But the career prospect, as a solo Bharathanatyam dancer today is very unpromising. Despite the fact that Bharathanatyam is recognised as a prominent dance form, it does not guarantee any consistent financial security to a professional dancer. Although there is great interest and passion for Bharathanatyam, the vast majority of the students tend to treat Bharathanatyam as a rich hobby. Their goal is to perform an Arangetram, and then the interest seems to dwindle. The students then, perhaps, move on to choose a more lucrative profession such as medicine or computer science.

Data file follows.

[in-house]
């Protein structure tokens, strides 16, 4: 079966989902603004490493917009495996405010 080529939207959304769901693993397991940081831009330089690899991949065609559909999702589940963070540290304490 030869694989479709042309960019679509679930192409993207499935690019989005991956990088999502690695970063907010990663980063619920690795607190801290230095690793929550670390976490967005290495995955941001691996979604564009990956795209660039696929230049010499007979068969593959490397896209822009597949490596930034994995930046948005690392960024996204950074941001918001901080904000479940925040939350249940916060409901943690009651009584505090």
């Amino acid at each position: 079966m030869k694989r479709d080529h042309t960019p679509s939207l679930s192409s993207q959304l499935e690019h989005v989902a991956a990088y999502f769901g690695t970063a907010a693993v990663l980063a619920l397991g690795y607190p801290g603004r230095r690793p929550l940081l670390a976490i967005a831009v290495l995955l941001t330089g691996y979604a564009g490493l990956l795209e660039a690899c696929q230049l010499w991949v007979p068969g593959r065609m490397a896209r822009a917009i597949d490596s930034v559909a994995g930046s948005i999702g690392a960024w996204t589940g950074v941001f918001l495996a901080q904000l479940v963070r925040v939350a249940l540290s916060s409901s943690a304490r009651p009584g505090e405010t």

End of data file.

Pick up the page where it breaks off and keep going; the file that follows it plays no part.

These days, the Arangetram is a booming business. The parents of the student probably view this event as the one and only chance to show off their children’s talent to their friends and well wishers, in a social event such as the Arangetram. They are only too happy to be extremely generous and lavish in their presentation. Compared to a regular performance the musicians are amply rewarded and paid three times the fees. In addition, gifts such as gold jewellery or high technology gadgets such as music system or a computer are given to the dance teachers and musicians. My participation in many Arangetram events both as an spectator sometimes and as chief guest, gives me an insight in to the scenario. The situation is quite extreme in Britain. Even an average Arangetram includes, glossy brochures with photographs of the student in various costumes, different stages growing up with the art form, receiving blessings from the Guru and other respectable acquaintances, written messages from family living abroad, and so on, and this indulgence seems endless. The performing stage is ornately decorated with fresh flowers, including jasmine imported from India. The evening does not finish until snacks and meals are served. The dancer has at least six costume changes and needless to say that they are all silk, tailor-made in India. Sometimes the chief guest is an actress or a political /religious leader brought from India, whose travel and accommodation is all paid for. In a recent case, a payment of £1,500 was made to a celebrity for his role as a “Guest of Honour” in an Arangetram. My informant of this news is a reputed musician who often performs in Arangetrams. He also informed me of a family, believed to have repainted the entire theatre to their liking for their daughter’s Arangetram. Another Arangetram included a stretch limousine ride for the teacher, musicians and the girls who were performing that evening. The average expenditure for an Arangetram is estimated around 30,000 pounds. Is there really a need for such indulgence? One could argue that it is the parent’s choice to celebrate their children’s achievement as they choose. But the problem is, in all this extravagance, in some cases, the very reason for the Arangetram and its artistic role is lost. However, there are Arangetrams that are performed in a simple manner. Some of them choose a temple as their venue and the announcement of the Arangetram goes in the temple newsletter. This helps cut cost considerably. As it is an open invitation, people attending a service at the temple tend to join the audience to witness the Arangetram. To stress the point again, Arangetram is an initiation to continue with the learning process and not a termination of the learning phase.